Maloofs Move The NBA Cheese

The owners of the Sacramento Kings, citing “significant distance” with a group in the California city hoping to purchase the team, has asked the NBA to approve its tentative sale agreement with a buyers group in Seattle – and “voluntarily” raised the team’s valuation.

The league is expected to decide whether to allow the sale and relocation of the Kings to Seattle or approve a competing bid from a Sacramento group that would keep the team in Sacramento.

In a letter sent to the NBA’s relocation and finance committee April 12, the Maloof family said the Sacramento group originally matched the $525 million valuation for the franchise negotiated by Chris Hansen, who heads the Seattle group.  Hansen then increased the valuation offer to $550 million.

The Maloofs said the Sacramento group asked not to enter into a binding agreement until the Seattle deal is terminated.  The Maloofs said that would be a breach of contract and cost them the “leverage to aggressively renegotiate terms in the event the existing agreement is terminated.”

NBA Commissioner David Stern said the league committee assigned to make a recommendation on the issue hasn’t made a decision and no vote is expected until at least May.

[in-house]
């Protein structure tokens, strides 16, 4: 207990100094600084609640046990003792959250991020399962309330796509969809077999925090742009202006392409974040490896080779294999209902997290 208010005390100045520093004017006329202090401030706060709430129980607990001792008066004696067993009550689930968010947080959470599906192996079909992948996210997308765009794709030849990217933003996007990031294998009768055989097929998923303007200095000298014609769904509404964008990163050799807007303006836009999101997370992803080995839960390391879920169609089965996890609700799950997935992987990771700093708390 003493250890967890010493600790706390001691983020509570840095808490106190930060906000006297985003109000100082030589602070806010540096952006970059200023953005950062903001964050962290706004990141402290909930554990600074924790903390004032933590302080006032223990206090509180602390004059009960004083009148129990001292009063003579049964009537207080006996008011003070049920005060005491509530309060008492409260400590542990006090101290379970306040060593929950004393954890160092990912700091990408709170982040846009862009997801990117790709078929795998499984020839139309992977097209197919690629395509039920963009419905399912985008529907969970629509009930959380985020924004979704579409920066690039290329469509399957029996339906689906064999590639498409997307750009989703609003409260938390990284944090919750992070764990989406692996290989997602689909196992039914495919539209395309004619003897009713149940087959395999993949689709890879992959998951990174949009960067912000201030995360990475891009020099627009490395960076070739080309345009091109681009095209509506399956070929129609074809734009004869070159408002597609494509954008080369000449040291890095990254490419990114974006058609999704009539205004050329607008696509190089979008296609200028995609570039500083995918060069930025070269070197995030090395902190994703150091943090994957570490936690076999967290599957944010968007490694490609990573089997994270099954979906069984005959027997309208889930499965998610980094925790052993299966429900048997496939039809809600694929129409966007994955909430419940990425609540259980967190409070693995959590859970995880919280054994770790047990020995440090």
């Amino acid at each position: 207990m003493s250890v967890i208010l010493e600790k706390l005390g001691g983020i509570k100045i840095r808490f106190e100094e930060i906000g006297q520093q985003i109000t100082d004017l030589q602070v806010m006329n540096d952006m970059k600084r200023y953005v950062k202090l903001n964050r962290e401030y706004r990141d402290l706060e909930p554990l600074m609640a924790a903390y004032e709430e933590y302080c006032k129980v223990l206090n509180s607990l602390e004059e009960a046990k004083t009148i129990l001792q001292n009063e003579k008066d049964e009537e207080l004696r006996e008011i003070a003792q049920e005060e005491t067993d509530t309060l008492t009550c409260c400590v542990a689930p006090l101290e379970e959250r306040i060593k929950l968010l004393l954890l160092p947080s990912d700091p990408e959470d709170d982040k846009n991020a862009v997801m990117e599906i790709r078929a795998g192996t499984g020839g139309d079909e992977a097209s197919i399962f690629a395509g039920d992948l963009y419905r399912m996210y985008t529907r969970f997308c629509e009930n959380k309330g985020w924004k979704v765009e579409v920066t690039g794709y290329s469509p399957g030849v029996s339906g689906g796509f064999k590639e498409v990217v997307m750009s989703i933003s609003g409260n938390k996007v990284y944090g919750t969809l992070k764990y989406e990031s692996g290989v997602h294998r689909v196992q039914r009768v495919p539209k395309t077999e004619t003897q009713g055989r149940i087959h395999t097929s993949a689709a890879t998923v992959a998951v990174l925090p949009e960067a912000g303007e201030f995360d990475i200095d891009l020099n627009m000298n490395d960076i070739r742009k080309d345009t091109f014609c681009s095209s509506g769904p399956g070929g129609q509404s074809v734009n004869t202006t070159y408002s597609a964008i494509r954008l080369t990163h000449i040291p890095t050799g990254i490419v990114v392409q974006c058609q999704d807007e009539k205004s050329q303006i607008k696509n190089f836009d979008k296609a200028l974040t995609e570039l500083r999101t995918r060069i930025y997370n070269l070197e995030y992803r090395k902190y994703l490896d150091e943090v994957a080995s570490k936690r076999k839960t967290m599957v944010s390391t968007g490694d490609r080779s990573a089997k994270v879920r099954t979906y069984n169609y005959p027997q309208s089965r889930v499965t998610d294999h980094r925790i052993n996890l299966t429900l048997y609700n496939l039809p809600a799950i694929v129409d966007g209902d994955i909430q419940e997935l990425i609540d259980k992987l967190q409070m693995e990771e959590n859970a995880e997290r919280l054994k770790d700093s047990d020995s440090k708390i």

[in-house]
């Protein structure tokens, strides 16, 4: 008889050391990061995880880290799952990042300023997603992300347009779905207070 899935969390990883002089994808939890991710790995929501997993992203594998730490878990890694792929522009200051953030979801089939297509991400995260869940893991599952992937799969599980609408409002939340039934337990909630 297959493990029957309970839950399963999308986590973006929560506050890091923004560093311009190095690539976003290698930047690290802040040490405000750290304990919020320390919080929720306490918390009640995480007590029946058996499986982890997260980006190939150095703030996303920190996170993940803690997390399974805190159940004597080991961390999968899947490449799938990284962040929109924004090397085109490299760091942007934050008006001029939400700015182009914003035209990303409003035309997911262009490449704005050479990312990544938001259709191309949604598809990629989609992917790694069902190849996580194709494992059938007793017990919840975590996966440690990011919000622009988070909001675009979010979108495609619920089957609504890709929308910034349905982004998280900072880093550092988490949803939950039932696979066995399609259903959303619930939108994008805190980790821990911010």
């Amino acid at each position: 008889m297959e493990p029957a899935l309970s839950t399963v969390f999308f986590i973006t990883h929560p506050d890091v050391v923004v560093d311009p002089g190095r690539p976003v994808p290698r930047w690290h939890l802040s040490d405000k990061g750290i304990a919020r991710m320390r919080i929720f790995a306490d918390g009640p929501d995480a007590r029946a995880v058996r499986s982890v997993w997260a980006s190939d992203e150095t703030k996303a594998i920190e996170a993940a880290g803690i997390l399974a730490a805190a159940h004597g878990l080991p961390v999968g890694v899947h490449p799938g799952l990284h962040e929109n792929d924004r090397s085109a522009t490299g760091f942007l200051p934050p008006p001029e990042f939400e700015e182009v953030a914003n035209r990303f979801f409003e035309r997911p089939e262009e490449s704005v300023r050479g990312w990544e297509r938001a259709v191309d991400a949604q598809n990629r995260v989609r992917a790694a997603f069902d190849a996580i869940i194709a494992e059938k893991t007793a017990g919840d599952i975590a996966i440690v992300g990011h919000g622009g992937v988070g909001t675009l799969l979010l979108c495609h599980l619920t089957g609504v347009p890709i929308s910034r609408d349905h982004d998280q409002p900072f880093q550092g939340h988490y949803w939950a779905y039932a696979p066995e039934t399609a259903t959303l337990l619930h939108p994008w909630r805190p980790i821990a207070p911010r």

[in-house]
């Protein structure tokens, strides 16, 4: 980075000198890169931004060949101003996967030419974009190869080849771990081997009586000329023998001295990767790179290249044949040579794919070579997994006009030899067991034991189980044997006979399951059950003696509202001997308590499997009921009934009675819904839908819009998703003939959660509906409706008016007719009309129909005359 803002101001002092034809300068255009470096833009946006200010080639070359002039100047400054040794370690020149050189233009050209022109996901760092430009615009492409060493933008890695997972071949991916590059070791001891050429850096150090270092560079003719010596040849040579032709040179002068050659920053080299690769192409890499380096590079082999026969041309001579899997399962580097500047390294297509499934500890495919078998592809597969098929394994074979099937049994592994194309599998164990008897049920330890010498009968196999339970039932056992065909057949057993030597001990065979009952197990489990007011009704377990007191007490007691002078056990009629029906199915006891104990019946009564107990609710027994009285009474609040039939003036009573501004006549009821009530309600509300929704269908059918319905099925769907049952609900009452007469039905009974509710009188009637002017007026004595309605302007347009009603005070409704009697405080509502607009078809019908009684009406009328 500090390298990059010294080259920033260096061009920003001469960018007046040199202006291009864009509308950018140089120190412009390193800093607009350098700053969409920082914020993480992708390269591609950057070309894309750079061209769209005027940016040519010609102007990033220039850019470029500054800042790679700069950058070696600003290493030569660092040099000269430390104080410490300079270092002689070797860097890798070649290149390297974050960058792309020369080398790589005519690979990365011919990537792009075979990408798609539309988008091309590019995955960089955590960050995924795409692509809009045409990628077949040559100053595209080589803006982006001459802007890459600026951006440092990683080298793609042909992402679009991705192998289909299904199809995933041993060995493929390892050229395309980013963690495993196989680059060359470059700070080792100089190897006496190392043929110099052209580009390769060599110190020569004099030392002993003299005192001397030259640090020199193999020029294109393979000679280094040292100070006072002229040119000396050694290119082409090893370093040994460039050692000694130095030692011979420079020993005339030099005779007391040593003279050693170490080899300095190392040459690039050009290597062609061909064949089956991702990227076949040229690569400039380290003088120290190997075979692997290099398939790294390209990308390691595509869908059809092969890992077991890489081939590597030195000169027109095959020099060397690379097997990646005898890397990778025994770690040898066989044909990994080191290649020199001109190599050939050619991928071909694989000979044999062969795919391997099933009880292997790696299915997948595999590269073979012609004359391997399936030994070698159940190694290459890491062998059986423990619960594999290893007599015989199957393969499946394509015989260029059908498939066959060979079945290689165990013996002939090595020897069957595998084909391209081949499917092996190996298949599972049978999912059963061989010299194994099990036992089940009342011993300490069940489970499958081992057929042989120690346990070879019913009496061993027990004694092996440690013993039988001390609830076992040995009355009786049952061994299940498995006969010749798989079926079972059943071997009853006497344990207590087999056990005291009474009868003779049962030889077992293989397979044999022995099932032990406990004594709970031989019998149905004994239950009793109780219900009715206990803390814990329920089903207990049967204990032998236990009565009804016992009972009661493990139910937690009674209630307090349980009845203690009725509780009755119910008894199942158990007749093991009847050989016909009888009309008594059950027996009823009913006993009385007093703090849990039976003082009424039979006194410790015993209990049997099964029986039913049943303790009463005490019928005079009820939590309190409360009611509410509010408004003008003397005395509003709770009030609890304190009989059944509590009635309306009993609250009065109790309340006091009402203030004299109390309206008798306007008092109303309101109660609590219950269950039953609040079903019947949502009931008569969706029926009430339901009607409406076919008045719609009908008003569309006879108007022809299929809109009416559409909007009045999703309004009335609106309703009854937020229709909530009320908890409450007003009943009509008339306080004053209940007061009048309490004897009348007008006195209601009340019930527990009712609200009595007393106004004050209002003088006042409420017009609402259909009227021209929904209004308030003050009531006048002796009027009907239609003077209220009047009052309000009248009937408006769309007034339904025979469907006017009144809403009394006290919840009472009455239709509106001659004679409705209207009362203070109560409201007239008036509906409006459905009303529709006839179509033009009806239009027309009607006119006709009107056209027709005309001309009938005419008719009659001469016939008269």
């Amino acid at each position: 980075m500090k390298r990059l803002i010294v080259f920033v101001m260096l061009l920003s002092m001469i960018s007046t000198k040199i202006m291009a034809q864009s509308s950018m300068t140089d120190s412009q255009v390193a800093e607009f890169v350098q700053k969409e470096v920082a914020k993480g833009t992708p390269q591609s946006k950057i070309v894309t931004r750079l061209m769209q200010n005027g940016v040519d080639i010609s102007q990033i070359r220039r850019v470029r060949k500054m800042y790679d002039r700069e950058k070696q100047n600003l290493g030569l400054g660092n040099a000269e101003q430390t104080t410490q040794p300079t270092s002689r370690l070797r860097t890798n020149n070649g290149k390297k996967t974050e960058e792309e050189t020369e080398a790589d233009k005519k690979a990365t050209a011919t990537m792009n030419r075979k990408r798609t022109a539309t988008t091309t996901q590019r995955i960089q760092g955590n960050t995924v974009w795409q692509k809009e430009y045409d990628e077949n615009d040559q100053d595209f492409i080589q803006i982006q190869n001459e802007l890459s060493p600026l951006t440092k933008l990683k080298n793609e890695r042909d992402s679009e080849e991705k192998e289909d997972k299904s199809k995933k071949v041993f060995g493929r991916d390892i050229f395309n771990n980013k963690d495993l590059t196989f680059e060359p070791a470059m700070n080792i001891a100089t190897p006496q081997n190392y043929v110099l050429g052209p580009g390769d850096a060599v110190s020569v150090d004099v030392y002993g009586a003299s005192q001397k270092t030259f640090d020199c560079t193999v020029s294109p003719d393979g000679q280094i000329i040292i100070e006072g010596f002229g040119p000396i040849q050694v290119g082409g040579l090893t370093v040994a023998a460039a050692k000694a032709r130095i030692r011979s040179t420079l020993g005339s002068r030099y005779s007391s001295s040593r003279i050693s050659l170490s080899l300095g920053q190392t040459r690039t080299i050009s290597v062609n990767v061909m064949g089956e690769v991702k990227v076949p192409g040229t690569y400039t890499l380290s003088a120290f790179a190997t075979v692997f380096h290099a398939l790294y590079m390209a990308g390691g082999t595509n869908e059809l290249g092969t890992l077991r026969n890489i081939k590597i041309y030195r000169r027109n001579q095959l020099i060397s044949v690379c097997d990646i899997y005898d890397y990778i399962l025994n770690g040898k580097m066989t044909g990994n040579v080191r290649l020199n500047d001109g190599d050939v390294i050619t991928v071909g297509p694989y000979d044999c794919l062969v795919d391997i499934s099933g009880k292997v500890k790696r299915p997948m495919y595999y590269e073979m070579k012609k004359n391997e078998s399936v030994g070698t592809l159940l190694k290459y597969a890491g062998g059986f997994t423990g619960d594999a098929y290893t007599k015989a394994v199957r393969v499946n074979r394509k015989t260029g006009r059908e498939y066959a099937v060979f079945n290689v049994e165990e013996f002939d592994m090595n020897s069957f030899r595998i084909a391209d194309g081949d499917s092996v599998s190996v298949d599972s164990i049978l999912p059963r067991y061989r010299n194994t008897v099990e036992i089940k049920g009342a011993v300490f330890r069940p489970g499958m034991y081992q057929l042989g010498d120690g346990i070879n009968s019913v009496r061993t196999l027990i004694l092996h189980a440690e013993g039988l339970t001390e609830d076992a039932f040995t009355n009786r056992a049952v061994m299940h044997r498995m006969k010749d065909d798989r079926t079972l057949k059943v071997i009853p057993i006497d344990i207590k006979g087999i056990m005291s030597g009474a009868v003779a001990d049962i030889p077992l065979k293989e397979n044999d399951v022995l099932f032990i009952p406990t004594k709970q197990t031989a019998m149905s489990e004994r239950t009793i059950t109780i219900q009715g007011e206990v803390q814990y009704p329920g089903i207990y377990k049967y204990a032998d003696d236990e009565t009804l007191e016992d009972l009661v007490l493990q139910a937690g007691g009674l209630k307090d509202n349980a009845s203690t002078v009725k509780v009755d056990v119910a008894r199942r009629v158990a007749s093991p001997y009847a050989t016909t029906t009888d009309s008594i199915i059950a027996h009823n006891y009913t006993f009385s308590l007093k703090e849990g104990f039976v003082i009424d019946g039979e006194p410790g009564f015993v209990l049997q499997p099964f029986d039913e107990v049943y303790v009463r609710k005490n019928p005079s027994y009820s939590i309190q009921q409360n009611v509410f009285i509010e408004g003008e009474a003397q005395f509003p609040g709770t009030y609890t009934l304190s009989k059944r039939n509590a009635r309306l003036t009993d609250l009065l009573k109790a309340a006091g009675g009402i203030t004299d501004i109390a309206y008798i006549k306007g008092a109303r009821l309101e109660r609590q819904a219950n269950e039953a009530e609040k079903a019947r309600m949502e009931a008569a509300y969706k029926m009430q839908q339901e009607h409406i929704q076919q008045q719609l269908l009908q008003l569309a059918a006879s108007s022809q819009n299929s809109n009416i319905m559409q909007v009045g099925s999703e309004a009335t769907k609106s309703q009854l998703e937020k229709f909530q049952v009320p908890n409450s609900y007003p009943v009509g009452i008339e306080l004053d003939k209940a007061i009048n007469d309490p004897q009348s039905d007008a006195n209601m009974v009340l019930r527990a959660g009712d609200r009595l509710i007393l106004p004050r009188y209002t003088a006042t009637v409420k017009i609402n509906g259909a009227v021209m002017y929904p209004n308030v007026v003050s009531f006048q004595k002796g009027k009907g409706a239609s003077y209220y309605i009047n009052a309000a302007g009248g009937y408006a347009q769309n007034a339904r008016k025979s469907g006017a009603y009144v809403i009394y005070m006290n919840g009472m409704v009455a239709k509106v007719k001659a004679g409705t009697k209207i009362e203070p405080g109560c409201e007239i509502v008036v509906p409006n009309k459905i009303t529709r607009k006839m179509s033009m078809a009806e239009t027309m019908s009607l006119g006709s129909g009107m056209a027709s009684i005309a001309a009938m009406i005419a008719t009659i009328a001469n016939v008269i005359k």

Seattle and Sacramento each have new arena plans to lure the team, and one city  going to be left with blueprints and no anchor team – NBA expansion is not an option, according to Stern.

The commissioner has said the team’s sale would not become a bidding war, but the history of the Maloofs desire to get a new arena or get out of Sacramento – or both – might say otherwise.

Sacramento and AEG previously had a deal in place to build a new arena in the city, but the Maloof family backed out at the last minute over financing and fee details. In stepped Seattle with an offer, which was quickly accepted pending NBA approval.

A new buyers group was assembled in Sacramento which then made a matching bid, and announced plans for a new arena in the city’s downtown. Seattle released its own arena plan.

Hansen put down a $30 million deposit. The Sacramento group ponied up only $15 million. Investors have dropped out of the Sacramento group while new ones joined, leading to speculation that funding is still an issue.

But the Maloofs appear to have moved the cheese with the increased valuation, making Sacramento’s bid a longer shot, despite what Sacramento Mayor Kevin Johnson calls the city’s “home field advantage.”